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The BIG things I learned from 5 different specialties


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When I entered this profession, I never thought in a million years that I would learn so much. I thought once you learn how to “nurse,” it probably stays that way throughout your  entire career.

Boy, was I wrong.

I’ve hopscotched a bit in my career, but all of my employment positions have served a greater purpose in the grand scheme of my skill development and how I “nurse.” Ironically, how I “nurse” seems to continually change the more I do this job.

Here are some things each one of my jobs has taught me through the years:

1. Cardiac Care/Intensive Care Unit (new graduate)

  • No patient should ever die alone, even if there is no family present.
  • GI bleed + dementia = a room that resembles a maroon-colored nuclear explosion.
  • GI bleed + dementia = blood under all fingernails (I’d rather not explain).
  • GI bleed + dementia = blood INSIDE the IV pump (don’t ask).
  • There is a REASON you must lie flat for six hours post heart catheterization–don’t test those waters (FEMSTOPS are not comfortable).
  • Always, always, always have fluid hanging when removing a sheath after a heart catheterization. Just trust me.
  • If you are doing CPR correctly, ribs will crack.
  • Administering CPR becomes more difficult on a moving transport cart.

2. Orthopedic Surgical Services

  • Have a patient seated firmly and supported when removing stitches–so when they pass out they don’t drop to the floor.
  • I now know WHY joint replacements hurt–ever seen a carpenter replace a cabinet? Bones are treated like the wood.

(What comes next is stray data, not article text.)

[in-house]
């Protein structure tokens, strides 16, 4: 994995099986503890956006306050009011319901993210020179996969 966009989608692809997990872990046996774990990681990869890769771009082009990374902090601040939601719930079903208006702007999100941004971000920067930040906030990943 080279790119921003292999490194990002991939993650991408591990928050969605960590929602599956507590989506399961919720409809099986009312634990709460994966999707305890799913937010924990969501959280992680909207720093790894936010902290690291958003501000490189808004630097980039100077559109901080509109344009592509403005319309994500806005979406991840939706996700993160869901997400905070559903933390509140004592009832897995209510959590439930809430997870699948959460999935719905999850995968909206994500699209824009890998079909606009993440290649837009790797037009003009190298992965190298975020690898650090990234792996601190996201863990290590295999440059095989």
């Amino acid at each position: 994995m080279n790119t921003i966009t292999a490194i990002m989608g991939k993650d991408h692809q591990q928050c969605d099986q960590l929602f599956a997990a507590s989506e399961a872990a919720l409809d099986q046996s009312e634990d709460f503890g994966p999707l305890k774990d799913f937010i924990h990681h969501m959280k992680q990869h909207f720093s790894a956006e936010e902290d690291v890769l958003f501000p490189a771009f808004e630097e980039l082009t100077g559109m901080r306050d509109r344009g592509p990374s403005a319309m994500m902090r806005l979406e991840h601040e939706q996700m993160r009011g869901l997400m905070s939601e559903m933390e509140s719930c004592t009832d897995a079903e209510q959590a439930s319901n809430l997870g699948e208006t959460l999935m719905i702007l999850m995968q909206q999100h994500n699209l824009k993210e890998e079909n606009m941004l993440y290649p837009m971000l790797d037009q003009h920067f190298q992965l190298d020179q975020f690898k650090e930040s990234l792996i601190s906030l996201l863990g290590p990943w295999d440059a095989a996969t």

• I DO NOT like five day/week jobs.

3. Surgical Trauma Intensive Care

  • All bleeding eventually does stop, one way or another.
  • Be sure to ask family members if they are afraid of needles when giving their family member (the patient) a subcutaneous injection (heparin, lovenox, insulin, etc.). It’s not fun when the family member passes out and falls to the floor.
  • The rapid infuser has to be the coolest machine ever invented.
  • If a patient does not want to be restrained, they will ALWAYS find a way out.
  • The bigger they are, the harder they fall–quite literally.

4. Post-Anesthesia Care Unit

  • Always, always, always check your IV sites for patency. Never assume.
  • There’s only one type of nurse that belongs in pediatrics–one with a strong, strong heart.
  • Drugs are good.
  • Drugs are bad.
  • Crocs are not a comfortable enough shoe when standing for 8- and 12-hour shifts.

5. Critical Care (Intensive Care) Unit

  • Sometimes, the best medicine you can give your patient is silence to sleep.
  • There’s dead, then there’s dead.
  • Post-mortem care is just as important as saving a life.
  • Not all body bags are made the same.
  • The size and level of care of a hospital has no bearing on how tough your job can be.

These are my pearls of wisdom I carry with me wherever I go. It’s a cumulative process and I don’t think I’ll ever stop learning.

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